The streets come alive as thousands of enthusiastic party-goers gather in New Orleans to participate in the Mardi Gras celebration each year. Flashy and sometimes outlandish costumes, parades filled with fascinating floats and attendees adorned with colorful strands of beads are only a few of the many Mardi Gras traditions on display. Of course a diverse array of delectable cuisines, from gourmet eats to creative concession snacks, are always a big part of the festivities as well.
Ice is Nice, but Snow Steals the Show
Mint Juleps, King Cakes and seafood gumbo are among the famous palate-pleasing traditions of Mardi Gras. But when it comes to cool refreshments, the “snowball” is not only a flavorful icy treat, but is a bona fide New Orleans original, woven into the very fabric of the “Big Easy.”
As opposed to the widely-recognized “snow cone,” which consists of chopped ice of a thicker, chunkier texture, snowballs are made from thinly shaved ice, resulting in a lighter, fluffier texture that closely resembles snow.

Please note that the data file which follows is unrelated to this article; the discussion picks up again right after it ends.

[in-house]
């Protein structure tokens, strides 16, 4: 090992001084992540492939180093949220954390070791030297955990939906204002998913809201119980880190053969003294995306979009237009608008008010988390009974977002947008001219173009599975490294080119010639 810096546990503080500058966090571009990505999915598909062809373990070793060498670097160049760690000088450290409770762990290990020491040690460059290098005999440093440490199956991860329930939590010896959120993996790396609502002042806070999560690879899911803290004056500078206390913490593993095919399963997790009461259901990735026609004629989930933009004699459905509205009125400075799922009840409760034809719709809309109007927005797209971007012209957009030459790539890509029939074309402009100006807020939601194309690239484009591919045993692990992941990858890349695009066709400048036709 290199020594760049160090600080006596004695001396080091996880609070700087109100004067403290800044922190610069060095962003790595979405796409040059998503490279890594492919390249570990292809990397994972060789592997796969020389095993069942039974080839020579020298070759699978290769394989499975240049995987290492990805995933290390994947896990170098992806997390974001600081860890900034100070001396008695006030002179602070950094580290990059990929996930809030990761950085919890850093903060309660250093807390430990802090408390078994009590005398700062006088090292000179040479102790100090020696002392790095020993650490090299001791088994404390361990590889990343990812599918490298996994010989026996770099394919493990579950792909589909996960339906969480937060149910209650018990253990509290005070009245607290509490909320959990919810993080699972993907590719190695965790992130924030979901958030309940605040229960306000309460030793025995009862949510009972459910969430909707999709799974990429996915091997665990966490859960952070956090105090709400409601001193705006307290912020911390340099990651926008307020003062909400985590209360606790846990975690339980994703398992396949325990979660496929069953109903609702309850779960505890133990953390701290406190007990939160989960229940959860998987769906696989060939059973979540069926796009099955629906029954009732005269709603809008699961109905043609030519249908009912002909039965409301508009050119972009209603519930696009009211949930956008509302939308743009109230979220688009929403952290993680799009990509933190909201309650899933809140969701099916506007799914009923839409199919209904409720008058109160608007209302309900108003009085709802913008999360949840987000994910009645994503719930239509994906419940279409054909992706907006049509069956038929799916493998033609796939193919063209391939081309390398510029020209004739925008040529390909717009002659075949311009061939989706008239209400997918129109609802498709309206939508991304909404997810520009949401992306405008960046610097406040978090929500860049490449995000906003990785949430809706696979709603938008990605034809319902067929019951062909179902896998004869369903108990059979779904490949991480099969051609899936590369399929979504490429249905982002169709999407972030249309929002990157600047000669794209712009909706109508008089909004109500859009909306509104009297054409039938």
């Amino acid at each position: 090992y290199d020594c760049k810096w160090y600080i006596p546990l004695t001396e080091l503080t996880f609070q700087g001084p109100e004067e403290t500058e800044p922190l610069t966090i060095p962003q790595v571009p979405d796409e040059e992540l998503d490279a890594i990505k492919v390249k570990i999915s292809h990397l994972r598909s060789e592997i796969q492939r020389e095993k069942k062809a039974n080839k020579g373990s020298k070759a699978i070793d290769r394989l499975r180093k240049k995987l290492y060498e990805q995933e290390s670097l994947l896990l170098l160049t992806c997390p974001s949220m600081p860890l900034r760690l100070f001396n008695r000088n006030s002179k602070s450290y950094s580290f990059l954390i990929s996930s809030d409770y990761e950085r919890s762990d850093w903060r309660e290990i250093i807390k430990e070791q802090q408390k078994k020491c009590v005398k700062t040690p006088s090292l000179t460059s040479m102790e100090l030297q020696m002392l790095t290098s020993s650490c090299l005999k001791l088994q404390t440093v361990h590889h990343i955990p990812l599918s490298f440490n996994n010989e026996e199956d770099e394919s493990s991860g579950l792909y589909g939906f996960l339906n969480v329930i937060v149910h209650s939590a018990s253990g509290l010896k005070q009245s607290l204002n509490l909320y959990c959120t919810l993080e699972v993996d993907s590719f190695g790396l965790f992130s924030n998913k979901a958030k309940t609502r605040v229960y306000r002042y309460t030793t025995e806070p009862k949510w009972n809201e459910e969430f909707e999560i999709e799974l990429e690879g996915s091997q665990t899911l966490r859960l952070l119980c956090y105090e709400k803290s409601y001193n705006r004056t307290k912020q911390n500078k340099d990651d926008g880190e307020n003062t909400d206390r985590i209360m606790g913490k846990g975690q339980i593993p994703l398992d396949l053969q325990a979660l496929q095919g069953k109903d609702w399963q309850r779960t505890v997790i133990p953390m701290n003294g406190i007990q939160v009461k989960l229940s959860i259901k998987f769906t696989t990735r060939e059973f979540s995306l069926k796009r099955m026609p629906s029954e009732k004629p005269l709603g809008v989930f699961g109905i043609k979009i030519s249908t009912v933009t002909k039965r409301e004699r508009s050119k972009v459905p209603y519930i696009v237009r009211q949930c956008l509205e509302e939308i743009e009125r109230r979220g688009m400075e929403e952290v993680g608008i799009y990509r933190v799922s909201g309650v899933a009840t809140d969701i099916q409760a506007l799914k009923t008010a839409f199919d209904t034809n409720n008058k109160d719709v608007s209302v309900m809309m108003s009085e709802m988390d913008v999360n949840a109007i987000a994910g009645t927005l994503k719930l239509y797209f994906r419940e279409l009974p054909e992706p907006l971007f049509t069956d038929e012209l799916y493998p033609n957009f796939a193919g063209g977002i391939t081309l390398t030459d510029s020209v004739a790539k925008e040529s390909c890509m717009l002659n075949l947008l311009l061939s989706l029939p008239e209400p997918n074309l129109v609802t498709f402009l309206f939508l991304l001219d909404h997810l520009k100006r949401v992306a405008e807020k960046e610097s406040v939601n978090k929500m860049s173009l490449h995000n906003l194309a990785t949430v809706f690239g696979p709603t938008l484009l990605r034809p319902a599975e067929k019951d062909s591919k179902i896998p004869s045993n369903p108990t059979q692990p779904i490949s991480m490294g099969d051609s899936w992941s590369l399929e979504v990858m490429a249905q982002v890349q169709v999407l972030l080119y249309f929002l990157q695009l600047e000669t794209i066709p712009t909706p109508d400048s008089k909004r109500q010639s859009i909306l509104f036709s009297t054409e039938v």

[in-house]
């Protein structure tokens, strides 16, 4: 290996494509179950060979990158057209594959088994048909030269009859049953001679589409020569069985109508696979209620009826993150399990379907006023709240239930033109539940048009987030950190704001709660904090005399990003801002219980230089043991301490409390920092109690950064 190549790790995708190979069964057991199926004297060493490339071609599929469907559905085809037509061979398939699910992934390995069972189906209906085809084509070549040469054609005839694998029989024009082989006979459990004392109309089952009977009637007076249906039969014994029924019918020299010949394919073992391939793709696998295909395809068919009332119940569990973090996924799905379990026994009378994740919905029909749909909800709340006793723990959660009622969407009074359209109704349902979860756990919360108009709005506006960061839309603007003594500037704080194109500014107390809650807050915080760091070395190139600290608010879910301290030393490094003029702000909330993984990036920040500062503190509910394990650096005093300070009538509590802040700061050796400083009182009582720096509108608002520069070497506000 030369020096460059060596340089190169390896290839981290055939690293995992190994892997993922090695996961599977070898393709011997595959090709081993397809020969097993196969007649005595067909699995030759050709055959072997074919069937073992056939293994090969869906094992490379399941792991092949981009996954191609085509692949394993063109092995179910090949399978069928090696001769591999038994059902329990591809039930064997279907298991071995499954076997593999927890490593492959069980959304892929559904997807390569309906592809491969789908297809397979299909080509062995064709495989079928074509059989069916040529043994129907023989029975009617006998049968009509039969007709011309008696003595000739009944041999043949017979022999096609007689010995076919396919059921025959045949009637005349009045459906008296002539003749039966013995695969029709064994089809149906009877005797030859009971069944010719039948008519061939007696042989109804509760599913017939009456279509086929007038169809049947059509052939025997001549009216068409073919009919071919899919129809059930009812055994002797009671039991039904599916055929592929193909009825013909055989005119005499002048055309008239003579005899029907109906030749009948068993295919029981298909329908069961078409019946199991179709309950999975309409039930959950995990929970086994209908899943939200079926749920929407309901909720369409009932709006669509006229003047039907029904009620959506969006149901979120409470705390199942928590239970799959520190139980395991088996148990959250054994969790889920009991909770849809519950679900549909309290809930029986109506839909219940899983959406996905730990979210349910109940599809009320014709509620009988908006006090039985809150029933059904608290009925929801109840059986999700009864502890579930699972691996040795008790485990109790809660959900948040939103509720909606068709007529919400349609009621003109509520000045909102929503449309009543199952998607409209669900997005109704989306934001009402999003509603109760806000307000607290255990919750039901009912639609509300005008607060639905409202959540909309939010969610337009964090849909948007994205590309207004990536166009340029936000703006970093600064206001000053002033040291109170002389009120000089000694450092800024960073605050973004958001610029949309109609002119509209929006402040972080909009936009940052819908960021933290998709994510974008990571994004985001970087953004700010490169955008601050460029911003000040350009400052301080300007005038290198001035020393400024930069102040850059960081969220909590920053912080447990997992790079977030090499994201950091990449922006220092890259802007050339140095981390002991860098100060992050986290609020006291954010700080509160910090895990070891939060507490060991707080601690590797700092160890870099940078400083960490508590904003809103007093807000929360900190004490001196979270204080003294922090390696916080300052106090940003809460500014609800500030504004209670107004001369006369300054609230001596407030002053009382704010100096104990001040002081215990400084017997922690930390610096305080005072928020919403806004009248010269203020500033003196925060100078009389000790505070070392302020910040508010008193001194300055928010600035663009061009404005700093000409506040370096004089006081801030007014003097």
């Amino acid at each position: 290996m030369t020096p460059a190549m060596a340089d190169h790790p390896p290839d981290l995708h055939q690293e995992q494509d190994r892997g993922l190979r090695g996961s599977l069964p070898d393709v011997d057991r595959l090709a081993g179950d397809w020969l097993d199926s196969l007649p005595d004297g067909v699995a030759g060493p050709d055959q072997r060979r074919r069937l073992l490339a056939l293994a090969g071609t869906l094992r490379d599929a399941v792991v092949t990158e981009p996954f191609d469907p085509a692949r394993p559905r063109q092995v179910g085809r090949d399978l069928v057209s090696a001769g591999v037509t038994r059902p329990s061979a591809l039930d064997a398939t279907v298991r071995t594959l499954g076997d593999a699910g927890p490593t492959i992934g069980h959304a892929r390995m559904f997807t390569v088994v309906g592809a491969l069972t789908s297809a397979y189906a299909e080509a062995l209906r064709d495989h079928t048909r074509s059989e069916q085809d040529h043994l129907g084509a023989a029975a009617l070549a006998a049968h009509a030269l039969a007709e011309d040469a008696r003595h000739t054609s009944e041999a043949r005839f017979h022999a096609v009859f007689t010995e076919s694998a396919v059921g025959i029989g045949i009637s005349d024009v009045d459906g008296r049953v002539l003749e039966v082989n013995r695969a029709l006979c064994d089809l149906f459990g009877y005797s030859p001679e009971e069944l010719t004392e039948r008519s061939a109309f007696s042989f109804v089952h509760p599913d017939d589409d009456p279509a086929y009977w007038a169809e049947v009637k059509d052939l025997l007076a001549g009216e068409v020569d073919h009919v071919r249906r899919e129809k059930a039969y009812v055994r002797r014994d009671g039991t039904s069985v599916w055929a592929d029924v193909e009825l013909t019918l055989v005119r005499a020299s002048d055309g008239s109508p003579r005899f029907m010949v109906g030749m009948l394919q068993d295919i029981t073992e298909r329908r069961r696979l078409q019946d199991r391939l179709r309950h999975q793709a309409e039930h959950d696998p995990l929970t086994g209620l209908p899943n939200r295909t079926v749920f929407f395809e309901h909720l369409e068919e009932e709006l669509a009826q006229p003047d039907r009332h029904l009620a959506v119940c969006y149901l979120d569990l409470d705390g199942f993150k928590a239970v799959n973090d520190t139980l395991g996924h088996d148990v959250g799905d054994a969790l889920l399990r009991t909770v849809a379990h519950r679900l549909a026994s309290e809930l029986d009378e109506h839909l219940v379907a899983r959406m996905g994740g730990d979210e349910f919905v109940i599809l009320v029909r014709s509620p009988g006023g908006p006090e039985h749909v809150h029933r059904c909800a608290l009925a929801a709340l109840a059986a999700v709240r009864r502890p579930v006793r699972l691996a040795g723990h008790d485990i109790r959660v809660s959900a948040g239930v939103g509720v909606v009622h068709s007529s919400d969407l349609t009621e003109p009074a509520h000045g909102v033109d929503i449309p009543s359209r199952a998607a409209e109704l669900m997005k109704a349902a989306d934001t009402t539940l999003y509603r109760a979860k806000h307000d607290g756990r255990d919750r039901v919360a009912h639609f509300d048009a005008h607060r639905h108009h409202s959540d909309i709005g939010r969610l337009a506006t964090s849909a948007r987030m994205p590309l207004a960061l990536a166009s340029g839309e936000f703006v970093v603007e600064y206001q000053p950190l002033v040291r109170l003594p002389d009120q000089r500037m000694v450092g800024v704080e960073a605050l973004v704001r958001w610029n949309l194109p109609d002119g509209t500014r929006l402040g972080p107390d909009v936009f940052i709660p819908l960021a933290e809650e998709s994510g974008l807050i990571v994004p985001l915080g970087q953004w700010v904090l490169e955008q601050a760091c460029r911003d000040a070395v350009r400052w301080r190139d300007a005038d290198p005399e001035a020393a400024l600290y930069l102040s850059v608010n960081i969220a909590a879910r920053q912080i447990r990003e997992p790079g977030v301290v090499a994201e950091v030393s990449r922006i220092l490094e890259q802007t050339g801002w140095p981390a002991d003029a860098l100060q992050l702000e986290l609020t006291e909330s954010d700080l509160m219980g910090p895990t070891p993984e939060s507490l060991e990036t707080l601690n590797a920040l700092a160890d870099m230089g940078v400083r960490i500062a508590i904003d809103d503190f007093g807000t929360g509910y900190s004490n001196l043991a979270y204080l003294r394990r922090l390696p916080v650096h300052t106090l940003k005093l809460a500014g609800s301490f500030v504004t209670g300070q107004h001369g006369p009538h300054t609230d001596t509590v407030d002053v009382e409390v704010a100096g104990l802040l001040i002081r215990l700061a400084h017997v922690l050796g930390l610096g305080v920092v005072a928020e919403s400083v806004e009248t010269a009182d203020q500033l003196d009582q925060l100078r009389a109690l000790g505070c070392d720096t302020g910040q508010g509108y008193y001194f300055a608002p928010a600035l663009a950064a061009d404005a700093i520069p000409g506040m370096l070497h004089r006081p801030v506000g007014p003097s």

Snowballs have actually been a part of New Orleans fare since the 1930s. Big Easy history tells us that when struggling Depression-era grocer George Ortolano noticed that a nearby snow cone vendor never seemed to be lacking for customers, he decided to refine the whole idea behind “crushed ice.” Mr. Ortolano then took it upon himself to create a shaved ice machine that produced a finer, flakier brand of snow cone that held truer to the consistency of actual snow than its coarser counterpart. Thus, the snowball was born.
Word of Mr. Ortolano’s newly-created delicacy began to spread. With the addition of a growing variety of sweet-flavored syrups and toppings, snowballs began to become a highly sought-after treat. Today, shops, stores and stands that serve up snowballs are not only commonplace in the New Orleans area, but they can be found in just about every corner of Louisiana and the surrounding region.
Although crushed-ice snow cones and variations of soft ice machine products are enjoyed by millions on hot summer days throughout the land, there is only one “snowball,” as first-time visitors to the Mardi Gras are often quick to discover.